Monday, May 9, 2011

"Singing in Babylon" from Ann Gaylia O'Barr

Clash of The Titles


Meet Former Clash of the Titles Competitor Ann Gaylia O’Barr,
guest post by Amanda Flower
Ann Gaylia O’Barr is a former Foreign Service Officer for the U.S. State Department. She had several assignments overseas, including one in Saudi Arabia, which certainly influenced her novel, Singing in Babylon.

Clash of the Titles featured Ann during our Best Description of an Antagonist Week, and she was the Clash champion! Her villain kept our readers jumping!

In Singing in Babylon, recent grad Kate McCormack, saddled with college debt, has limited options…until she accepts an offer to teach English in Saudi Arabia. Plunged into a foreign world, she’s homesick and lonely, stuck in a gilded prison where women aren’t even allowed to walk around the block by themselves. The future stretches before her like a leaden sky.

Journalist Philip Tangvald, on the trail of a story about illegal immigration routes through the Middle East and North Africa, is intrigued by the feisty Kate, but wonders if he deserves to find love again. Too much loss and betrayal has burdened his life. First, his father, when he was eleven. And, a year ago, his wife. Now he’s free of everything—except the guilt from his past—and wants to stay that way.

Two worlds, two hearts in exile, are about to collide. And when they do, might they find a new song to sing … in Babylon?

We posed a few more questions to Ann, which she was kind enough to answer.

Who is your favorite character you've created and why?
I think Philip intrigues me the most. Kate is pretty clear cut in what she wants. Philip has so much to learn about forgiveness and being able to grow beyond childhood hurts and yield to the love he so wants to express but has difficulty doing. He’s a complex character.

Have you learned anything new about God's character through this book?
As I developed the male protagonist, Philip, the passage in the Bible about God removing our sins as far away as the east is from the west came alive in a new way. Philip’s deep need is to see God as one who yearns to love him despite his failings.

If you could interview one character in your book, which one would it be? What shocking or interesting thing might that character say? Why?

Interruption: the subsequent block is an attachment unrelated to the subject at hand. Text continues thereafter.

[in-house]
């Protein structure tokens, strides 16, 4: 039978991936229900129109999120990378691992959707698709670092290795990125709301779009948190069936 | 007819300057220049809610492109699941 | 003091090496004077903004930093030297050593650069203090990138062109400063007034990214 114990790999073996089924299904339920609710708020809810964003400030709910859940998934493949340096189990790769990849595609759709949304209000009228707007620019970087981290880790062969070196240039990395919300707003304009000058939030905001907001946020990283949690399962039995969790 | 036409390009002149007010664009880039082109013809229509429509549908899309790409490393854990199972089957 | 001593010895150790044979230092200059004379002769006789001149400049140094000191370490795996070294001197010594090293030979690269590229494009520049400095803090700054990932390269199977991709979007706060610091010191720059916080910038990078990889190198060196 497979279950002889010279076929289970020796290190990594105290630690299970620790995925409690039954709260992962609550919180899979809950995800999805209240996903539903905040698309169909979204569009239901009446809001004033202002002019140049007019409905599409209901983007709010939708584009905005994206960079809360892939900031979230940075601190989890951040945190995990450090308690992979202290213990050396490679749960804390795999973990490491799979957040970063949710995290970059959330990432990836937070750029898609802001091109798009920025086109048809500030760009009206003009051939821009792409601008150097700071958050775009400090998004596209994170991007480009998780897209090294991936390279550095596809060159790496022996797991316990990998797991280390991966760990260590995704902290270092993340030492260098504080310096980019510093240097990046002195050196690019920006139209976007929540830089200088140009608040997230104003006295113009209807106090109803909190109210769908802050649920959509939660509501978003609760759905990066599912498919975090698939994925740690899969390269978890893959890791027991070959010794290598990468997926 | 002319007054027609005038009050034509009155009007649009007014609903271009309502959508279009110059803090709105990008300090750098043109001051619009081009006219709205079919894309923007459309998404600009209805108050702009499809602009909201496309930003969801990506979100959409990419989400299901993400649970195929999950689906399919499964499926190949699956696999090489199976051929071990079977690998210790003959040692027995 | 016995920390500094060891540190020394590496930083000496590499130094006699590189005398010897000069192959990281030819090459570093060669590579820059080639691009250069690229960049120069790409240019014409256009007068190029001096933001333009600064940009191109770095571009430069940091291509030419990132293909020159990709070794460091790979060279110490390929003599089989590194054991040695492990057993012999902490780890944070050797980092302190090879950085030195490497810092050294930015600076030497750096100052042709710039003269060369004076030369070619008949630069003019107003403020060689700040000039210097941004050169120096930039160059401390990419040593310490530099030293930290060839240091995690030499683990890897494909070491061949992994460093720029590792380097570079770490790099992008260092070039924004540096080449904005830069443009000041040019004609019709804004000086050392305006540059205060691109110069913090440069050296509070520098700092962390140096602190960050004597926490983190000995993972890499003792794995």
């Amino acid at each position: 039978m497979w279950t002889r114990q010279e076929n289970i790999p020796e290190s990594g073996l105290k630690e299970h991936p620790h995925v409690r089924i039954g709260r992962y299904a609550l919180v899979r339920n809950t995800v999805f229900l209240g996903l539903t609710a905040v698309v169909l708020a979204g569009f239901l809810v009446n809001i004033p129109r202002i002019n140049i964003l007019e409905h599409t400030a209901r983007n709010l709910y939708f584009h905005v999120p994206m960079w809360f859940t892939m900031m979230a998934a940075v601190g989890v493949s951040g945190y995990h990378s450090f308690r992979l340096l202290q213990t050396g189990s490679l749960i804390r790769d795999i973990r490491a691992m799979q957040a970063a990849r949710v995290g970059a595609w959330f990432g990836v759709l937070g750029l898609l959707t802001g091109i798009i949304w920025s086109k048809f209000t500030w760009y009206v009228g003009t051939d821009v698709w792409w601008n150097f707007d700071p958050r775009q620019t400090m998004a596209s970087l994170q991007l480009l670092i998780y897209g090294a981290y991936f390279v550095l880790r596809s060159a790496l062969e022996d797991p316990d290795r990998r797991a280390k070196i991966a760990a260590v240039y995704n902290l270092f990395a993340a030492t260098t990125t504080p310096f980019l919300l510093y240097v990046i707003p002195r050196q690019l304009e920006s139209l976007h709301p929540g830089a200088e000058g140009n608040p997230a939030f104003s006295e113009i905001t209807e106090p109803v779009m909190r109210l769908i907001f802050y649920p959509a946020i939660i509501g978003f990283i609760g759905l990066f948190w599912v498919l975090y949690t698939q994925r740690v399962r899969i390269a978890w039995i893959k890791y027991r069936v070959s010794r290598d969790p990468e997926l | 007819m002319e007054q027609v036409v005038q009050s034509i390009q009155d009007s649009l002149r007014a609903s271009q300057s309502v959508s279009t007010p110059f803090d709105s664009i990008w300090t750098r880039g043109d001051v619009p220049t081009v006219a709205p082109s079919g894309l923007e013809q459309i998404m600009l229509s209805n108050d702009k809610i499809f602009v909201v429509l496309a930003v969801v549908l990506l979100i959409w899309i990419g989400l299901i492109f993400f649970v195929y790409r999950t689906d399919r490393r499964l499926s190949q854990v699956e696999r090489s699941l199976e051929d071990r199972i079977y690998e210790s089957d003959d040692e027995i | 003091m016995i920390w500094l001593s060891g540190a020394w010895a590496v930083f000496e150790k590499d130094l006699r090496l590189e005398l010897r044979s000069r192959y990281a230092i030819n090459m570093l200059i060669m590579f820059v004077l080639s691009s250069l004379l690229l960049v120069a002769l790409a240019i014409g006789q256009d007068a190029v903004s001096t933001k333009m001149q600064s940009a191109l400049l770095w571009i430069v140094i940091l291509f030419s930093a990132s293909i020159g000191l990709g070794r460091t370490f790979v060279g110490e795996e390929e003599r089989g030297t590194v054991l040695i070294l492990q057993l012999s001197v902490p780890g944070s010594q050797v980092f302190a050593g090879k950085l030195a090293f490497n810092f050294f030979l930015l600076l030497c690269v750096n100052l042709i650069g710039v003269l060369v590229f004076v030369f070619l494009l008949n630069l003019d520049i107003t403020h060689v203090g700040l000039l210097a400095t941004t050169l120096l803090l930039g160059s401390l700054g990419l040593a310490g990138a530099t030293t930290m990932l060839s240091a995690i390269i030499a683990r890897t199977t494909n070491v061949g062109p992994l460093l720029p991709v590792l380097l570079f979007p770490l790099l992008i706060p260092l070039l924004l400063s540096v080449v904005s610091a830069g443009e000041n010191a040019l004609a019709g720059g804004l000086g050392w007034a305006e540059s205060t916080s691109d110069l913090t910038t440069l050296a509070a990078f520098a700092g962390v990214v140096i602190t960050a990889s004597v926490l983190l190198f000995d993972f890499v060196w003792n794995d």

Actually, I have Philip, the journalist in the story, carry on a conversation with a citizen of Saudi Arabia who lived in the U.S. for some time. In that conversation, or interview, the Saudi surprises Philip, an American Christian, with the question of why Saudi Arabia would want the American way of life, given the hedonistic life style that he witnessed while in the U.S.

When's your favorite time to write?
When I get up in the morning (I tend to rise early). I have a short devotional period and then settle in to write. How much time I can spend with it (all morning, a couple of hours) depends on family needs, meetings to attend, household chores that can’t be put off any longer, and so on.

Share something about the book that you think readers would like to know.
Some of the perspective for Singing in Babylon came from the insights I gained while living in Muslim-majority lands. I saw America as Muslim Arabs might see it. I began to differentiate between America the country and American Christians. The years in those countries also strengthened my core Christian beliefs. I began to see Jesus as our living revelation from God, as contrasted with the Quran, which Muslims believe is God’s revelation.

Thank you so much for stopping by Ann. We enjoyed having you on Clash of the Titles and look forward to reading more of your work in the future.

Singing in Babylon was published by OakTara Publishers in 2010, and Ann has two more novels under contract: Quiet Deception and Searching for Home.

You can visit Ann at her website http://www.anngayliaobarr.com/.

Amanda Flower, an Agatha-nominated mystery author, started her writing career in elementary school when she read a story she wrote to her sixth grade class and had the class in stitches with her description of being stuck on the top of a Ferris wheel. She knew at that moment she’d found her calling of making people laugh with her words. Her debut mystery, Maid of Murder, is an Agatha Award Nominee for Best First Novel and the first in a series featuring amateur sleuth India Hayes. Like her main character, Amanda is an academic librarian for a small college near Cleveland. She is a member of American Christian Fiction Writers, Mystery Writers of America, and Sisters in Crime and on the Clash of the Titles staff. Her next mystery, Murder in a Basket, will be released in January 2012. Visit her online at http://www.amandaflower.com/.

"The Green Veil" by Naomi Musch

Clash of The Titles
Meet Former Clash of the Titles Competitor Naomi Musch,
guest post by Amanda Flower